Take this example from samsclubcash-[YOUR EMAIL]@ giftfromsamclub.com.  “Wednesday Gifts = $50 From Sam’s Club” “Sam’s Club Customer Questionnaire”  “Answer the question below to activate your $50 gift card.”  Might this be a promotional item in exchange for an online survey that Sam’s Club is offering through a marketing firm?

Let’s take a closer look at this from address.  samsclubcash-[YOUR EMAIL]@ giftfromsamclub.com  Completely ignore everything that appears in front of the @ symbol when evaluating the legitimacy of an email.  Anyone can write anything in front of the @ symbol.  What follows the @ symbol is important!  giftfromsamclub.com seems like it could represent Sam’s Club but it is odd that it is written as “samclub.”  (The real domain for Sam’s Club is simply samsclub.com.) Details like this matter!  However, to evaluate this domain and see if it is legitimate requires the use of a WHOIS tool. (Watch our video How to Use a WHOIS) There are many WHOIS tools on the Internet that will come up when you use Google to search the word WHOIS.  However, our favorite is http://whois.domaintools.com   Into the WHOIS search field put the domain name that appears after the @ symbol, along with it’s “dot” something, e.g. .com, .info, .org etc.  In this case we enter giftfromsamclub.com.  Looking into the results, find the following information:

  1. Registrant Org: Who registered the domain? Be suspicious if it was registered by an individual, rather than a company/corporation IF the email is supposed to represent a company/corporation.  If it is a foreign name, then be highly suspicious!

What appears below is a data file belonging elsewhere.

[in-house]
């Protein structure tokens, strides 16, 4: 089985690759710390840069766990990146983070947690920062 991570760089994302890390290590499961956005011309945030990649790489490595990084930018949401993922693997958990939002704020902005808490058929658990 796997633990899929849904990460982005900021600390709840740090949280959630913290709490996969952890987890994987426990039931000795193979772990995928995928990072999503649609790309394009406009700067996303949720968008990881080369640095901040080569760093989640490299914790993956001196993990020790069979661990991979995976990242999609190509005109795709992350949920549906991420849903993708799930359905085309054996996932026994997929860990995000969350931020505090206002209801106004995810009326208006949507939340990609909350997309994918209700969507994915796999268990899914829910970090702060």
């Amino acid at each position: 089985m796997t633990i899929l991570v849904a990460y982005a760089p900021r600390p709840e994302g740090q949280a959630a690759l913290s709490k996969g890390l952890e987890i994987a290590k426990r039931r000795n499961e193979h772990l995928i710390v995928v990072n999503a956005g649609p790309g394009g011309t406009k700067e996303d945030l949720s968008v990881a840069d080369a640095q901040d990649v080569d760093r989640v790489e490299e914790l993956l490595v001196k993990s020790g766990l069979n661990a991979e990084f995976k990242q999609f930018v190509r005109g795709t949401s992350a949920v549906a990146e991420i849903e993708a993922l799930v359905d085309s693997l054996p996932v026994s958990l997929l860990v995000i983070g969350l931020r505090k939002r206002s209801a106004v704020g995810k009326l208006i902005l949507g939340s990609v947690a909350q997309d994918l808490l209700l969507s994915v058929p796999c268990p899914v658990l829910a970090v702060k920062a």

2. Dates: When was this domain registered? The likelyhood of this being a scam domain is very high if the site was registered in the last few months. It is absolutely a scam if registered within the past few days!
  3. Registrant information: Who registered the domain? A corporation or an individual? A foreign sounding name?  From a foreign country?  The REAL samsclub.com was registered by the corporation Wal-Mart Stores, Inc. but giftfromsamclub.com was registered by someone named James Wilson.

How about this next promotional email from costcodollars-[YOUR EMAIL]@ sundaygiveaways.com? Use this WHOIS to look up the domain sundaygiveaways.com and decide for yourself.

Think you’ve got it?  We’ve got a quiz for you!  Use a WHOIS to look up the domains from these email addresses we’ve seen in the last week.  We’ll give you a hint.  Three of them are legitimate and three are scam domains.  Can you tell which is which?  (Answer at the bottom of the newsletter.)

samsclubbonus-[YOUR EMAIL]@ bonusclubnewpoints.top

notification+kjdmRdu77kpm21@ facebookmail.com

pinbot@ reply.pinterest.com

walgreenspoints-[YOUR EMAIL]@ updatedbonusnewrewards.com

rewards-costco-[YOUR EMAIL]@ givingonfriday.com

CostcoB2C_C3F2E7B308D1FB83F2F5B8A0D4BA797B5EF9BCDE@ online.costco.com

FOR YOUR SAFETY:  Pharmacy Newsletter Subscription and Your ADP Monthly Bill